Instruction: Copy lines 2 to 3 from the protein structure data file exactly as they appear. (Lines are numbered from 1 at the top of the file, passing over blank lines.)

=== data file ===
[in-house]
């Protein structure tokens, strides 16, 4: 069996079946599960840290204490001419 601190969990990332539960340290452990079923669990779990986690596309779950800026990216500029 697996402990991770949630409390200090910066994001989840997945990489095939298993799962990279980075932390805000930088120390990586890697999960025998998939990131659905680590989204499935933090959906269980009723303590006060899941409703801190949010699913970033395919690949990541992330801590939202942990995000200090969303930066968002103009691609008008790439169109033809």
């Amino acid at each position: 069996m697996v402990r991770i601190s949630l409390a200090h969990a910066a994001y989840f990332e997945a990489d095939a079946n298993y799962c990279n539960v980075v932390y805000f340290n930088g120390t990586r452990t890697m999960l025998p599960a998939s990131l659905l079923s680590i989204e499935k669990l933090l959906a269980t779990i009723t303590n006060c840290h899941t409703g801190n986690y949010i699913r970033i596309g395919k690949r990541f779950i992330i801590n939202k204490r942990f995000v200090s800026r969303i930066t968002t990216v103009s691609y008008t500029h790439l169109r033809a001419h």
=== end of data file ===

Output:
């Protein structure tokens, strides 16, 4: 069996079946599960840290204490001419 601190969990990332539960340290452990079923669990779990986690596309779950800026990216500029 697996402990991770949630409390200090910066994001989840997945990489095939298993799962990279980075932390805000930088120390990586890697999960025998998939990131659905680590989204499935933090959906269980009723303590006060899941409703801190949010699913970033395919690949990541992330801590939202942990995000200090969303930066968002103009691609008008790439169109033809």
């Amino acid at each position: 069996m697996v402990r991770i601190s949630l409390a200090h969990a910066a994001y989840f990332e997945a990489d095939a079946n298993y799962c990279n539960v980075v932390y805000f340290n930088g120390t990586r452990t890697m999960l025998p599960a998939s990131l659905l079923s680590i989204e499935k669990l933090l959906a269980t779990i009723t303590n006060c840290h899941t409703g801190n986690y949010i699913r970033i596309g395919k690949r990541f779950i992330i801590n939202k204490r942990f995000v200090s800026r969303i930066t968002t990216v103009s691609y008008t500029h790439l169109r033809a001419h």